A year and a half after her parental rights were terminated, Mary Doe filed a complaint in federal court for declaratory and injunctive relief. Among other claims, Mary Doe challenged the superior court's jurisdiction to terminate her parental rights and to approve Jane's adoption by Mr. and Mrs. D. Mary Doe named as defendants two Superior Court Judges and the Superior Court (collectively "Court-Appellees"), Mr. and Mrs. D, and the Department of Social Services.
The district court held that the Rooker-Feldman doctrine did not bar it from exercising subject matter jurisdiction over Mary Doe's complaint because § 1914 provides a cause of action in federal court to invalidate certain state court child custody proceedings. Doe v. Mann, 285 F.Supp.2d 1229, 1233-34 (N.D. Cal. 2003). Applying its jurisdiction, the district court held that, because the Elem Indian Colony did not have exclusive jurisdiction over child dependency proceedings under § 1911 (a), the
superior court had jurisdiction to terminate Mary Doe's parental rights and approve Jane's adoption. Id. at 1238-39. The district court entered a final judgment against Mary Doe, thus leaving intact the state court parental termination and adoption orders.
Mary Doe's district court complaint asserted that the state judges and "the Superior Court erroneously deprived [Mary Doe] of custody of [Jane] without jurisdiction." Invoking § 1914, 4 which provides that a parent "may petition any court of competent jurisdiction to invalidate" a parental rights termination order, Mary Doe sought a declaration that the state court judgments terminating Mary Doe's parental rights and approving the adoption of Jane were null and void for lack of jurisdiction under ICWA. Mary Doe contended that § 1911 (a) provides the Elem Indian Colony exclusive jurisdiction over Jane's dependency proceedings because Jane was domiciled within Indian country at the time dependency proceedings commenced.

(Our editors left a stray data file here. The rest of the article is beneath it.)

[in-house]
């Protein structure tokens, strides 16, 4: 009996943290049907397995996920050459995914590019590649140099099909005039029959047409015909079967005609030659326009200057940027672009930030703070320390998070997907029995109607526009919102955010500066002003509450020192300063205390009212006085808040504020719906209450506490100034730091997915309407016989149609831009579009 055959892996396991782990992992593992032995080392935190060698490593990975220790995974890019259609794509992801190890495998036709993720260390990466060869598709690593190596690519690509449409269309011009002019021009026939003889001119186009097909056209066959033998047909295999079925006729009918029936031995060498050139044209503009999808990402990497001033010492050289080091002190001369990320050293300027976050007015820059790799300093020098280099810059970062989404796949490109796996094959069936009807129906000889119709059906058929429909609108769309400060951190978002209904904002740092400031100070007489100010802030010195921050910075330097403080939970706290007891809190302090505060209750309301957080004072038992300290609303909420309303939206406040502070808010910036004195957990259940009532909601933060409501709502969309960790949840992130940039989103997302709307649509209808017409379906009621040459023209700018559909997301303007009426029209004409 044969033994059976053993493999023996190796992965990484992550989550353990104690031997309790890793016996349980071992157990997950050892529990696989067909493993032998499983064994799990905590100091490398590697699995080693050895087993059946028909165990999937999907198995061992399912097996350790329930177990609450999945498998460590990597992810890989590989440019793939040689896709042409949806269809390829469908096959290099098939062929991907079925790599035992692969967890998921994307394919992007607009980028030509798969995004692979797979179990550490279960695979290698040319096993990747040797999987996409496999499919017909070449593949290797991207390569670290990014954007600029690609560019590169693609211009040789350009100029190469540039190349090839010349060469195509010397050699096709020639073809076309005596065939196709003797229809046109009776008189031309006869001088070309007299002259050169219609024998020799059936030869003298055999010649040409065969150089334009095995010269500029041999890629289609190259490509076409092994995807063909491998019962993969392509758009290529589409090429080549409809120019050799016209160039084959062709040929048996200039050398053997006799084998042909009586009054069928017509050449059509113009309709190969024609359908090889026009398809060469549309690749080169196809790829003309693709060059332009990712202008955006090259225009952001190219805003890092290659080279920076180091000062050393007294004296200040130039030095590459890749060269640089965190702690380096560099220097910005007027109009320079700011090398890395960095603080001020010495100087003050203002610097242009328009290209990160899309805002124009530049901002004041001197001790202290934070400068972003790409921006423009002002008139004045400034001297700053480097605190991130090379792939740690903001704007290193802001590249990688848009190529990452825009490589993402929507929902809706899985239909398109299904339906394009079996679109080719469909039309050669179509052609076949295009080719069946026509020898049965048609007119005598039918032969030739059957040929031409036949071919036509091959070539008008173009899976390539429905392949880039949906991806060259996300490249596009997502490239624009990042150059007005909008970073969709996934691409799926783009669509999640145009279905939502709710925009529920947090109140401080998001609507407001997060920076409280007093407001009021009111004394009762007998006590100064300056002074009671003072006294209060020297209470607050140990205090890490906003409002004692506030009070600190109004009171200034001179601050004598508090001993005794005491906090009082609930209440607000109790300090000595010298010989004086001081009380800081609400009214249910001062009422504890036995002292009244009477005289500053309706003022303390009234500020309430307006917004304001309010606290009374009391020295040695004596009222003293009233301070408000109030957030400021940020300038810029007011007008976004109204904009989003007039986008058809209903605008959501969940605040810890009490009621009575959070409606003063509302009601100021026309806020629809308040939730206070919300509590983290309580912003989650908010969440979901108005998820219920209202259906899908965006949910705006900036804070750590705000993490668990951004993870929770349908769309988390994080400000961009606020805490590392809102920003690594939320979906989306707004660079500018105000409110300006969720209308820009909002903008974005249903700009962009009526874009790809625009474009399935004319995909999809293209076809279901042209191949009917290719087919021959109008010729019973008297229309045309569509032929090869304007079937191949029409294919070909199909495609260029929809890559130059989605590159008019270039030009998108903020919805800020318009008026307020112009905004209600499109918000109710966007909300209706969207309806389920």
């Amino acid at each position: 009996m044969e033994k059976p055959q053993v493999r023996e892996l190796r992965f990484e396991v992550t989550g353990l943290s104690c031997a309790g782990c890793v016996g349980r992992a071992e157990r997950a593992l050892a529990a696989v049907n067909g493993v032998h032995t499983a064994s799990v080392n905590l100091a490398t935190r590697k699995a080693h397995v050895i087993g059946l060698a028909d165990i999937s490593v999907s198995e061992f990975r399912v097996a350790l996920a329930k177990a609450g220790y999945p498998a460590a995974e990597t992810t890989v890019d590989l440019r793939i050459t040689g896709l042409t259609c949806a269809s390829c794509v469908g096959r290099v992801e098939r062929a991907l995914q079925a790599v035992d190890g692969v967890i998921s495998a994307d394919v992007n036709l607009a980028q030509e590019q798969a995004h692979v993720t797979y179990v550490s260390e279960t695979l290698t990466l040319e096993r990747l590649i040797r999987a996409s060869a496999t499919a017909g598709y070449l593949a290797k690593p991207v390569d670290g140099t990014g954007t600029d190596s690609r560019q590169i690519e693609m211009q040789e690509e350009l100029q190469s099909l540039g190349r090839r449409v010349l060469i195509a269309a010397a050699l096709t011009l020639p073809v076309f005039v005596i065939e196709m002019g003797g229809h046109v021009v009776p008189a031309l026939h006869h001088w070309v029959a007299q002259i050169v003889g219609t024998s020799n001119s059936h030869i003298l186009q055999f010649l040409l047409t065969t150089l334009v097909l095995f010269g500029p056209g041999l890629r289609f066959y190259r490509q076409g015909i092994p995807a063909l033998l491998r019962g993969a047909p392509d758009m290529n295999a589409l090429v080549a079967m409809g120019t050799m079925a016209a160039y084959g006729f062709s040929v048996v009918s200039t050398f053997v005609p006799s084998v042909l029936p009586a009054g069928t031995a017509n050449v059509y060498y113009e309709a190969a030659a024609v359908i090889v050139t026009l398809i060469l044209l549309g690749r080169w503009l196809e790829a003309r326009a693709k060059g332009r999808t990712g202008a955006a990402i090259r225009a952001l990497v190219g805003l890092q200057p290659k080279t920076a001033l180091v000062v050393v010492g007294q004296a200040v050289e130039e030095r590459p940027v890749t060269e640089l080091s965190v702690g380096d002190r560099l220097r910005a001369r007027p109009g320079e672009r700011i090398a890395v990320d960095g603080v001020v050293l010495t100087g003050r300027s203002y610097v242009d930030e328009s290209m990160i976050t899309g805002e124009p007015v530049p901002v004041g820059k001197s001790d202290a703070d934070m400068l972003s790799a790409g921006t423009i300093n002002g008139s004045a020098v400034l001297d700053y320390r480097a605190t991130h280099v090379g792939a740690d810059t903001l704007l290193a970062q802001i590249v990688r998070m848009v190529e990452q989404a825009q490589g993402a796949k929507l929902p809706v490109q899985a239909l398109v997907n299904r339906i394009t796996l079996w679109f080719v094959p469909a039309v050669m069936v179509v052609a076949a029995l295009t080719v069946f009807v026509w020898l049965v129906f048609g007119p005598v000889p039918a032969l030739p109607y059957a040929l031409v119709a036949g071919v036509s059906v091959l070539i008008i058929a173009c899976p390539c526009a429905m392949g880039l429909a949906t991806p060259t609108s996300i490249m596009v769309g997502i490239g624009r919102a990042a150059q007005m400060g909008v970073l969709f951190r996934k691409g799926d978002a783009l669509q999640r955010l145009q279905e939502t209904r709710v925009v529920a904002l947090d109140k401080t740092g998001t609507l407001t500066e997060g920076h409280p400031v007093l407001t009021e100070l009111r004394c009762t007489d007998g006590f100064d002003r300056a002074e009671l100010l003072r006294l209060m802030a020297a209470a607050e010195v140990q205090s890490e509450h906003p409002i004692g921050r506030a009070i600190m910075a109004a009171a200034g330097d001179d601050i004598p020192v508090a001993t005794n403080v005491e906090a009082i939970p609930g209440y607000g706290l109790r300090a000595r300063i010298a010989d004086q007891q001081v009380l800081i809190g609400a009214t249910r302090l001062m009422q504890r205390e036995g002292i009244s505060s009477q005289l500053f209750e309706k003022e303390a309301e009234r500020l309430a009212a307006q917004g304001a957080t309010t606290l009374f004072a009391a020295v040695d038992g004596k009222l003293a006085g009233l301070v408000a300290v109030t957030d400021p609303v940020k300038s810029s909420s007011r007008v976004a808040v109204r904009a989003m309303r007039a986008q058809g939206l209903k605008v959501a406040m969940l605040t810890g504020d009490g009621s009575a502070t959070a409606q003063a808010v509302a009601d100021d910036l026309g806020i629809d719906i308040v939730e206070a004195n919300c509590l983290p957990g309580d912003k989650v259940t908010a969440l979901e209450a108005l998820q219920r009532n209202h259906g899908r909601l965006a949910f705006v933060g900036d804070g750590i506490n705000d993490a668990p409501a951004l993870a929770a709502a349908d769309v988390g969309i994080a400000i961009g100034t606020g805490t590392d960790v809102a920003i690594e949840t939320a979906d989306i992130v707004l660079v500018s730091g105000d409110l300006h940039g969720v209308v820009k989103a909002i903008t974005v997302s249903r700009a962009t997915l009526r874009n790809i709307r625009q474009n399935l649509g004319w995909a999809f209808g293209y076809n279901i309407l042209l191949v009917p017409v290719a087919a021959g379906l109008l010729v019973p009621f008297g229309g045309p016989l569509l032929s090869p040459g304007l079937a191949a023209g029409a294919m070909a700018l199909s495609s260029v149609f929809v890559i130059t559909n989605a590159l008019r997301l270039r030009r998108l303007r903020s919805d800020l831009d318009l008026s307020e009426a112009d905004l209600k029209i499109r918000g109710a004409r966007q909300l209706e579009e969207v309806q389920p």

Typically, the Rooker-Feldman doctrine bars federal courts from exercising subject-matter jurisdiction over a proceeding in "which a party losing in state court" seeks "what in substance would be appellate review of the state judgment in a United States district court, based on the losing party's claim that the state judgment itself violates the loser's federal rights." Johnson v. De Grandy, 512 U.S. 997, 1005-06 (1994). The nature of Mary Doe's federal complaint falls squarely within the confines of a "de facto appeal" of a state court judgment that would be outside the subject-matter jurisdiction of the federal district court under the Rooker-Feldman doctrine. See Noel v. Hall, 341 F.3d 1148, 1156 (9th Cir. 2003) (federal district court must refuse to hear "a forbidden de facto appeal from a judicial decision of a state court"). We ultimately conclude, however, that the federal district court had jurisdiction to consider Mary Doe's complaint because the federal district court had federal question jurisdiction over Mary Doe's claims, and § 1914 grants federal district courts the authority to invalidate state court actions that violate §§ 1911, 1912, and 1913.
A. Rooker-Feldman Doctrine
The Rooker-Feldman doctrine derives its name from two Supreme Court cases: Rooker v. Fidelity Trust Co., 263 U.S. 413 (1923), and District of Columbia Court of Appeals v. Feldman, 460 U.S. 462 (1983). In simple terms, "[u]nder Rooker-Feldman, a federal district court is without subject matter jurisdiction to hear an appeal from the judgment of a state court." Bianchi v. Rylaarsdam, 334 F.3d 895, 896 (9th Cir. 2003).
The Supreme Court has applied the doctrine only three times, in the named cases and, just this year, in Exxon Mobil Corp. v. Saudi Basic Industries Corp., where it emphasized the narrow scope of the doctrine:
The Rooker-Feldman doctrine . . . is confined to cases of the kind from which
the doctrine acquired its name: cases brought by state-court losers complaining of injuries caused by state-court judgments rendered before the district court proceedings commenced and inviting district court review and rejection of those judgments. Rooker-Feldman does not otherwise override or supplant preclusion doctrine or augment the circumscribed doctrines that allow federal courts to stay or dismiss proceedings in deference to state-court activities.
--- U.S. ----, ---- - ----, 125 S.Ct. 1517, 1521-22 (2005).5 Our earlier precedent is consistent. As we explained in Noel v. Hall,
[a] federal district court dealing with a suit that is, in part, a forbidden de facto appeal from a judicial decision of a state court must refuse to hear the forbidden appeal. As part of that refusal, it must also refuse to decide any issue raised...